Standardization Essay

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Standardization refers to the efforts of companies to offer a common product, to use a common marketing approach, and to make their business activities the same or uniform throughout a particular market such as a country, a region such as Europe or western Europe, or the whole world. Companies pursuing the standardization approach tend to adopt the same or very similar strategies and marketing programs to offer similar goods and services in different markets throughout the world. The global marketing strategy refers to a plan that guides companies in how to position themselves and their products in international markets, what customers to serve, and the degree to which company activities should be standardized or adapted. Therefore, standardization is an element of the global marketing strategy. The importance of standardization for global business comes from the fact that standardization is one major strategy or approach used by companies in their international business operations; the others are adaptation and a mixture of standardization and adaptation. The term standardization is sometimes used to refer to global or global integration approach as well.

Strategies

When it comes to developing strategies streamlined for global markets, companies have three major strategy options. The first and perhaps the simplest one is standardization that comes from the geocentric view of the world that assumes that there are more similarities than differences across the markets throughout the world. Therefore, the global strategy, which is based on standardization, is the appropriate strategy to operate in international markets. Its argument is that markets throughout the world have become homogenized and thus companies can offer their goods and services through a high degree of standardization and a low degree of adaptation to meet some local market needs. The standardization approach may be appropriate for products having a high level of competitive advantage in terms of functionality and/or low price.

The second option is adaptation, which states that cultural differences exist among countries; therefore, companies should modify their strategies and offerings according to the local market’s conditions and consumer preferences. Thus, multidomestic strategy, which is based on adapting different strategies for each country or region, is the appropriate strategy when operating in international markets. The last option is to use a strategy that is a mixture of standardization and adaptation to get benefits from both markets and products that require standardization and adaptation at the same time to a certain extent.

Which Approach Is Better And Used By Companies?

When we analyze the practices of companies with respect to whether they utilize the standardization or adaptation approach, we cannot determine precisely which one is mostly preferred because companies differ in their choices of the standardization and adaptation approaches.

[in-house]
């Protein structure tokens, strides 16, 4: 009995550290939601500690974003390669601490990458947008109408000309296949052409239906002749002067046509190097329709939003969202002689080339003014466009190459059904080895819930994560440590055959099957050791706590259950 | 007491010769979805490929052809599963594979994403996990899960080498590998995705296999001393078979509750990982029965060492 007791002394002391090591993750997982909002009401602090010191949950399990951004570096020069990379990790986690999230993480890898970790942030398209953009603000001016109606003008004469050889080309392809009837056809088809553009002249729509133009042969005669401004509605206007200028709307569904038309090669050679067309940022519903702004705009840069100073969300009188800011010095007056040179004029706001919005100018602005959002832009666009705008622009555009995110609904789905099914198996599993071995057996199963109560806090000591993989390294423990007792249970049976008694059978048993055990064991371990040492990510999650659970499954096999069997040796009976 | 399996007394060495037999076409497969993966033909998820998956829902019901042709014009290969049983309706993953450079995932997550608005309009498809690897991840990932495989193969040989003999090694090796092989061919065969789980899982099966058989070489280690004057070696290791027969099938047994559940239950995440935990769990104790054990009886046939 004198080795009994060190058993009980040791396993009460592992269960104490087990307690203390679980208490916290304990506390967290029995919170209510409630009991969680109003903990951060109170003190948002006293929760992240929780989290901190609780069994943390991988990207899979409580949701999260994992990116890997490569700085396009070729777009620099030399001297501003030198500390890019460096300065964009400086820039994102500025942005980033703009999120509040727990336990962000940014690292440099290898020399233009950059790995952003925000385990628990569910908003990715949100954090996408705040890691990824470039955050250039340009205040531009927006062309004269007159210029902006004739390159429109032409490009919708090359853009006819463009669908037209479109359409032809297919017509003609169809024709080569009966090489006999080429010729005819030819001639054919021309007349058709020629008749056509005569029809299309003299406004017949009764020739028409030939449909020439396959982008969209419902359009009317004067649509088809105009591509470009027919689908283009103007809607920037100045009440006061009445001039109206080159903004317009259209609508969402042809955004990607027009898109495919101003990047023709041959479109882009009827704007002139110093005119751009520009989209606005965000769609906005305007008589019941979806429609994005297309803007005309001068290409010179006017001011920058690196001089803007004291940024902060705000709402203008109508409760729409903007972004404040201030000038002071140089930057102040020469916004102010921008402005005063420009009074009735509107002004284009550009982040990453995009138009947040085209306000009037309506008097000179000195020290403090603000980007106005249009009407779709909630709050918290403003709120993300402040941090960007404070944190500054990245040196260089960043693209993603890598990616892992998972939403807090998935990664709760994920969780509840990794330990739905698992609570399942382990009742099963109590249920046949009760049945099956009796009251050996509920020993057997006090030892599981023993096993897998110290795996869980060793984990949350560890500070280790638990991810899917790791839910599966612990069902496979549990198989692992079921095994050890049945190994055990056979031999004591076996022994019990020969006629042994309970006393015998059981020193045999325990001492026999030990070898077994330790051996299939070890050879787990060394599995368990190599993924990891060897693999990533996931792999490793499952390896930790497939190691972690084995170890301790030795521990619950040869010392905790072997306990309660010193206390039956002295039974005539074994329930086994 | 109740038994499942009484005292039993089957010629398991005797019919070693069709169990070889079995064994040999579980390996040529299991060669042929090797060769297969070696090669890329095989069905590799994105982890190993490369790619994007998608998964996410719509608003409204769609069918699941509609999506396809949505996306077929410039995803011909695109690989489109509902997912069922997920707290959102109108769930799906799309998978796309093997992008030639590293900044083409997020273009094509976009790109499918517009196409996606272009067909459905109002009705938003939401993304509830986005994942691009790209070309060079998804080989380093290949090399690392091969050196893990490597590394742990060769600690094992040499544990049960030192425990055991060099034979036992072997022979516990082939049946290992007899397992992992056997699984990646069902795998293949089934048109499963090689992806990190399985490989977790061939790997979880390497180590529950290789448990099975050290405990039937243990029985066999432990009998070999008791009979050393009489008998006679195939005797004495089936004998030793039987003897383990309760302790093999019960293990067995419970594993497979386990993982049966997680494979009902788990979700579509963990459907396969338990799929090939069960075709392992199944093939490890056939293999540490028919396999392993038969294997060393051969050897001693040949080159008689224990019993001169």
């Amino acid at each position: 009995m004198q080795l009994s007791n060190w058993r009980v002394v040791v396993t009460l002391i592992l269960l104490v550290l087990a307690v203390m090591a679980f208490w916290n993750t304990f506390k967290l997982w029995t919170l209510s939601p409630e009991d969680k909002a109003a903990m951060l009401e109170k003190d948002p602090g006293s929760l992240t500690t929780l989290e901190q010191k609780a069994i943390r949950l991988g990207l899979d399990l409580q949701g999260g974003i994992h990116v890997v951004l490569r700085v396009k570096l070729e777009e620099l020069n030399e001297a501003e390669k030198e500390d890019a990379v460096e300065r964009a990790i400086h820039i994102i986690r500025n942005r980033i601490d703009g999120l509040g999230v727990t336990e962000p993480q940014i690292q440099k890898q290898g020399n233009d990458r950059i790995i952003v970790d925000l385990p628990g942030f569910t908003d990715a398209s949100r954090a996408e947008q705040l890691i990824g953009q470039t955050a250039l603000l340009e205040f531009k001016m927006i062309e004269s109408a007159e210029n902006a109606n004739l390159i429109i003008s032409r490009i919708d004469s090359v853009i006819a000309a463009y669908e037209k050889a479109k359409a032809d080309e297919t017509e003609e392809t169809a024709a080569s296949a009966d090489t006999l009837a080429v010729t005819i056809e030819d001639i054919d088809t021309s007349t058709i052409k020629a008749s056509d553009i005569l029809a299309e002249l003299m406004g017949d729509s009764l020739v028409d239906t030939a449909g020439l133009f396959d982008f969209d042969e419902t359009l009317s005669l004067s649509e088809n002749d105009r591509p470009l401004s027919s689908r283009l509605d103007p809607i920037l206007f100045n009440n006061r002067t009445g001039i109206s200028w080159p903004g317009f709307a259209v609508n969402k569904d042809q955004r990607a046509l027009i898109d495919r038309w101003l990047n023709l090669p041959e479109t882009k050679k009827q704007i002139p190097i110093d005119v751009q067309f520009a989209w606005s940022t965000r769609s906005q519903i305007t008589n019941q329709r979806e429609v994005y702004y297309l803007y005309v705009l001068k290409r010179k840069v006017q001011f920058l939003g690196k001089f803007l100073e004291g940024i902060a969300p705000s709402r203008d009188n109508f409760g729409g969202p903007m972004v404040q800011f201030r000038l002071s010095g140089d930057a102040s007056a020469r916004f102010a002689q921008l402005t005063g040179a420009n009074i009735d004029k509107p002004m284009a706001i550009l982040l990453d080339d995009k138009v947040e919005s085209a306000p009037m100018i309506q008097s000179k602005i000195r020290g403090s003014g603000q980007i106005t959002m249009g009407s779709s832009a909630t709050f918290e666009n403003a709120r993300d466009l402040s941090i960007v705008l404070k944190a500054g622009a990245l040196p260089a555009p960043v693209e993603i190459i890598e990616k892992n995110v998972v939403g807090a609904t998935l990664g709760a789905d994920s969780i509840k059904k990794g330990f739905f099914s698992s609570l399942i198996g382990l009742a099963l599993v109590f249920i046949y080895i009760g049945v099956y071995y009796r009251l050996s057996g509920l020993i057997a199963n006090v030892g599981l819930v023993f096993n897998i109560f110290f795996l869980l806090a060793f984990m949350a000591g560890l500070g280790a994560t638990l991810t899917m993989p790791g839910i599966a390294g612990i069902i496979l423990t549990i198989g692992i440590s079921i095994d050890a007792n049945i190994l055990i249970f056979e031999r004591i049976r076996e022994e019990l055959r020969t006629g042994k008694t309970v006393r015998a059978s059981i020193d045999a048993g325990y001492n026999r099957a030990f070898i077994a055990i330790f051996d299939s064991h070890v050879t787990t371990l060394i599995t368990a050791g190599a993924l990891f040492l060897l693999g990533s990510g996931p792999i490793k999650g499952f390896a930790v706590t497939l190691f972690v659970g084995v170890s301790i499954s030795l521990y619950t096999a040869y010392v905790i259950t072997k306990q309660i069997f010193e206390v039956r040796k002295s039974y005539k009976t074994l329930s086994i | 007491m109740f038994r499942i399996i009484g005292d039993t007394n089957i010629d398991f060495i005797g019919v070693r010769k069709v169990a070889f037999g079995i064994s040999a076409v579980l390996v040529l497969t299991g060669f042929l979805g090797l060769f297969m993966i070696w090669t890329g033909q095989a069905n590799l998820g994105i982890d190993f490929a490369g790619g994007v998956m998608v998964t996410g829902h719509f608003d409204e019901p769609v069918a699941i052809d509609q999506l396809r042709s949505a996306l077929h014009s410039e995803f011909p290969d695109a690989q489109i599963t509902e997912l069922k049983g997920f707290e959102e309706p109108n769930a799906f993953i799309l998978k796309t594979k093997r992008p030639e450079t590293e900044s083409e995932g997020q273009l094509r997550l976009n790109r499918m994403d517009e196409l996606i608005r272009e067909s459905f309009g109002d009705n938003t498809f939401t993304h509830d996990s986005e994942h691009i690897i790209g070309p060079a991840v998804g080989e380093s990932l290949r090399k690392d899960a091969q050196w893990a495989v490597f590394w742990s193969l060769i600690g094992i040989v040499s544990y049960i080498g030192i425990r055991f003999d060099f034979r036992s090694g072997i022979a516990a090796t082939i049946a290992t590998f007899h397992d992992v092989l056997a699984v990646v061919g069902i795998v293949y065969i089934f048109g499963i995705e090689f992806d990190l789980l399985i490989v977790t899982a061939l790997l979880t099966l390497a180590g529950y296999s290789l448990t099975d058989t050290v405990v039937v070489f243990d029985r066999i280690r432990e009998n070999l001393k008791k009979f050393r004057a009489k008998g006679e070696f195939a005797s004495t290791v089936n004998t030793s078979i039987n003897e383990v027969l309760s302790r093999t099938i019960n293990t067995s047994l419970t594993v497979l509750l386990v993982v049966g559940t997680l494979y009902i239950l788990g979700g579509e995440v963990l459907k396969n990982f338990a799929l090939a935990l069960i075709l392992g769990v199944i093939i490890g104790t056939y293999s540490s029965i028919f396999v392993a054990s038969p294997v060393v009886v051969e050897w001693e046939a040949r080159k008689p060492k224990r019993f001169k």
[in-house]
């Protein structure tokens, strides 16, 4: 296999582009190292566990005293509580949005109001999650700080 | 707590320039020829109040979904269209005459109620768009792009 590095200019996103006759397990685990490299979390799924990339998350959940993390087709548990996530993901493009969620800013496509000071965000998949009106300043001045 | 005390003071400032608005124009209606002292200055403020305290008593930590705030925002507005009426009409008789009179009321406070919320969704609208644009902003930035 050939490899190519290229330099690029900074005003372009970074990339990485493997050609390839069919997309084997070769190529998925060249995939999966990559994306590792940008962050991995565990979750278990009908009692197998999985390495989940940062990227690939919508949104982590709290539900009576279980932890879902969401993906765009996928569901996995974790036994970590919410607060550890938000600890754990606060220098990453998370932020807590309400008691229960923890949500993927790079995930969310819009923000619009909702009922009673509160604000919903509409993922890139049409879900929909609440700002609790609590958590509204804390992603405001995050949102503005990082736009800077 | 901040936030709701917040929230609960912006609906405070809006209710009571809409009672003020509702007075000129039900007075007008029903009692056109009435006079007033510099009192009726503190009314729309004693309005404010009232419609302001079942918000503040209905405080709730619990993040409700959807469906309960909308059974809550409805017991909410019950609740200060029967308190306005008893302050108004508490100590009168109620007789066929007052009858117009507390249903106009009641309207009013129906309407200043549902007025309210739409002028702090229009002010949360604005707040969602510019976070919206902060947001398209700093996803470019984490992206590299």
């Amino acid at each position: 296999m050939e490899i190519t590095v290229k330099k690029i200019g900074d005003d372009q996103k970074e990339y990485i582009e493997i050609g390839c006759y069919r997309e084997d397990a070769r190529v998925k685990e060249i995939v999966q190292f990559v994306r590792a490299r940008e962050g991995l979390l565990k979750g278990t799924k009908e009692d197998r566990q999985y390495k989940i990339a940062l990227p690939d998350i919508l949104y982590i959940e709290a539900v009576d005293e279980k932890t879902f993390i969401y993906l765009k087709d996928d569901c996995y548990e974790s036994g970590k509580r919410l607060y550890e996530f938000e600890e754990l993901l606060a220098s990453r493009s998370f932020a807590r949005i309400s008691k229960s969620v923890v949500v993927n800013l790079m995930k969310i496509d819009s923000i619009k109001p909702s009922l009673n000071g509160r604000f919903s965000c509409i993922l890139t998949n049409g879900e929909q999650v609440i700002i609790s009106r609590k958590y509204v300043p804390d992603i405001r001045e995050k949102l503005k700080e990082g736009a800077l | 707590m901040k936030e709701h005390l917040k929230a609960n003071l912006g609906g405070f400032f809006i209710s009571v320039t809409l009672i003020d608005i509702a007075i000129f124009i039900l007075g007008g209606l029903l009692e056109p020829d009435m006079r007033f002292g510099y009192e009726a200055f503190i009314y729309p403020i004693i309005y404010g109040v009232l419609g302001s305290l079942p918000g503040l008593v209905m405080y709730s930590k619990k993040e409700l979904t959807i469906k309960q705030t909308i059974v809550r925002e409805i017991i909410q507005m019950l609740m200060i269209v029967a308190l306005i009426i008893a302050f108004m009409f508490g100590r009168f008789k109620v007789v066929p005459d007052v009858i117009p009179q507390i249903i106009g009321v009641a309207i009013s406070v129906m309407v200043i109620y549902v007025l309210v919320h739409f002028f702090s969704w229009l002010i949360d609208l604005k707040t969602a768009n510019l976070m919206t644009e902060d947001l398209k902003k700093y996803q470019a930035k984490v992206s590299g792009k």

A chronological analysis shows that during the 1950s, the adaptation approach was preferred because companies were not familiar with international markets and consumers. Lack of information as to the purchase behavior of consumers in different markets may have discouraged companies from adopting standardization because companies may have thought that consumers were not the same; therefore, companies preferred the adaptation approach. Companies got more and more knowledge about international markets and consumers as time went by and therefore they were able to see similarities among consumer preferences across markets throughout the world. This led to the replacement of the adaptation approach with the standardization approach during the 1960s. However, the adaptation approach became popular again during the 1970s because of increasing nationalistic tendencies.

Recent Developments

The 1980s were the years in which the world witnessed the birth and growth of many multinationals that favored standardization; multinationals tried to implement similar product strategies across countries. Because the international competition was not intensive at that time and many countries began to abandon their protective and closed trade regimes and adopt liberal capitalistic ones, many multinationals were able to operate in such countries where competition did not really exist and they enjoyed this smooth competition through their standardized products in these markets at that time. However, because global competition is very intense nowadays, many products are available in many markets, and there have been changes in consumer tastes and preferences, so the standardization strategy alone does not always result in the expected performance. Therefore, we see companies currently using a mixture of these two strategies in their international business activities.